Well directed throughout, moves at a good pace and good strong perfomance by Richard Gere with a good supporting cast, with a simple but gripping tale of greed, dishonesty and deceit, that keeps you watching til the very end.

Overall a good solid thriller and would recommend this to anyone who is a fan of Richard Gere. Enjoy!
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on 10 November 2013
Arbitrage (2012) Written and directed by Nicholas Jarecki

Arbitrage is interesting on several levels; first it's a word most of us will need to look-up; second, even when we've looked it up we'll need to run the meaning through our heads several times before we get it; finally, the concept's link to this film's plot is, like the movie itself, multi-layered and far from straight-forward.

Arbitrage as creative project is fascinating too because it's the first movie of writer-director Nicholas Jarecki, still only 35! It did exceedingly well at the box office, offers us a stand out performance from a resurgent Richard Gere and does that thing that the best stories always do, ends with us wanting so much more.

So, as Cat in Red Dwarf would say at the outset of Arbitrage; What is it?

Aribtrage is taking advantage of a perceived price difference between two or markets. In the movie Richard Gere's character, Robert Miller, manages a hedge fund and is about to sell it for a profit. He's been book-cooking behind-the-scenes however, giving the fund a much healthier balance on paper than it has in reality. As the date of the deal approaches the wheels start to fall of Miller's retirement plan. He's been involved in a long-standing affair and late one night he crashes his car whilst distracted and his mistress is killed. Gere's character doesn't report the accident, it'll complicate his deal, but walks away

and calls in a favour from the son of a driver who used to work for him. Miller returns home injured and climbs into bed with his wife at four am and she suspects something's amiss. Enter Tim Roth, always a show-steeler, as a grizzled cop who quickly works out that Robert Miller was driving the car that ended up burning out with his dead girlfriend's body inside. As the net closes around Gere's character the tension ratchets up as his daughter discovers his book-cooking and confronts her father.

A series of unforeseen twists and turns keeps Gere's character out of jail, the evidence gathered by the police isn't quite what it seems and just when it seems all is going to be well for him, Robert Miller's wife discovers the affair and looks ready to exact revenge as she has information about his return late home after the car crash.

Gere says his character in the movie is based loosely on Bill Clinton and we're certainly left with the impression at the end that despite his serious peccadilloes he's managed to get away with things. An intelligent, demanding thriller with only one minor explosion in it, a cerebral experience and a very accomplished piece of movie-making which caused my jaw to drop when I discovered it was Jarecki's first time as writer-director (hear him talking about the film here). He's certainly a rising star. Richard Gere's performance is excellent, he is charming, suave and b-b-b-bad to the bone.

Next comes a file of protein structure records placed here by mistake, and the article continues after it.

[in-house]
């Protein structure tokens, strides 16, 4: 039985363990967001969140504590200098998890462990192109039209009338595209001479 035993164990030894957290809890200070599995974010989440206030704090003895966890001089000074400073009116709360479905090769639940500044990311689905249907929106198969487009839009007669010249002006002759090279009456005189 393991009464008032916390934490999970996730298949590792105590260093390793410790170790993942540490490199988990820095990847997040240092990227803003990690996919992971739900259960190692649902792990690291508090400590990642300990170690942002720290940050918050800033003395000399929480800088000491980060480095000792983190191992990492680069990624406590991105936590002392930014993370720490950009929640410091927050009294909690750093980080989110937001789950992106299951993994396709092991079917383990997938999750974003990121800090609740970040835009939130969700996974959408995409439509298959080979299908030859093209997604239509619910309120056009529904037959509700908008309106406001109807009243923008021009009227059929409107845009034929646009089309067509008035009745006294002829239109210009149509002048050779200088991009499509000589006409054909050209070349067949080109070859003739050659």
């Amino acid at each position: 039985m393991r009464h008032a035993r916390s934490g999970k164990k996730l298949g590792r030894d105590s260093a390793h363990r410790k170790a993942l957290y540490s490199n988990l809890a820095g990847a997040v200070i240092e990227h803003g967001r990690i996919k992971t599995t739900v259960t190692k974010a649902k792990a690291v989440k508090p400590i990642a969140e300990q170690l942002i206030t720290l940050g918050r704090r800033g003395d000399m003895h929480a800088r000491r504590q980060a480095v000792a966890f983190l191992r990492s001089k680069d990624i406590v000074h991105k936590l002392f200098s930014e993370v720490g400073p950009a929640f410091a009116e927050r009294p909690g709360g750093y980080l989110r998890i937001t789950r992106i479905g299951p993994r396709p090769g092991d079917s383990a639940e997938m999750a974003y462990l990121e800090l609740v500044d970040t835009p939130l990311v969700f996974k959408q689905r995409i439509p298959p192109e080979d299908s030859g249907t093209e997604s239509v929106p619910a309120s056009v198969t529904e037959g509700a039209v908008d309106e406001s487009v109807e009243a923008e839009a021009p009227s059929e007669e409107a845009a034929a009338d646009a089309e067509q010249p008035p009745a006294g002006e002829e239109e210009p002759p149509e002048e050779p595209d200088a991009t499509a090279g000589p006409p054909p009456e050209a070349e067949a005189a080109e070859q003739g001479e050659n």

**** Four stars (not five because the ending doesn't give us just quite enough for satisfaction, but perhaps Jarecki is just leaving us hungry for his next project.)
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TOP 1000 REVIEWERon 22 July 2013
This film comes off the back of The Double where Richard Gere played another not overly likable, yet powerful & driven character. Here in Arbitrage he plays Robert Miller, a successful hedge fund manager(i.e give him your money & he will try to get you more in return for a percentage himself) who is at the top of his game & idolized among his peers. However a recent investment backfired & now he must sell his company before anyone finds out that he lost investors money & borrowed money to plug the gap. However things go bad to worse for Robert, as he is implicated in manslaughter after his mistress is killed, and without a deal done it could finish his reputation & company off. Can he juggle all his problems around to keep out of jail & come out unscathed ?

Overall Arbitrage is nice little thriller that relies on the engaging story & character development, rather then action. Watching Richard Gere (Pretty Woman) playing out this cool exterior while trying his best to cover up his dirty secrets was nothing short of brilliant. Going from cool & collected, to smug, calculating & intelligent. As the film went on & when all the cards were on the table of what Robert Miller was up against, it kept you on tender hooks to see whether this house of cards was going to crumble at any moment, as the people around him began to suspect, could the police prove what happened or could he rely on people to back him up ? You were never sure what the outcome was going to be & at times you couldn't help but love & hate Richard Gere's character, as we are awash with feelings of anger at some things he does & then joy when he figures out a loophole due to the nature of it.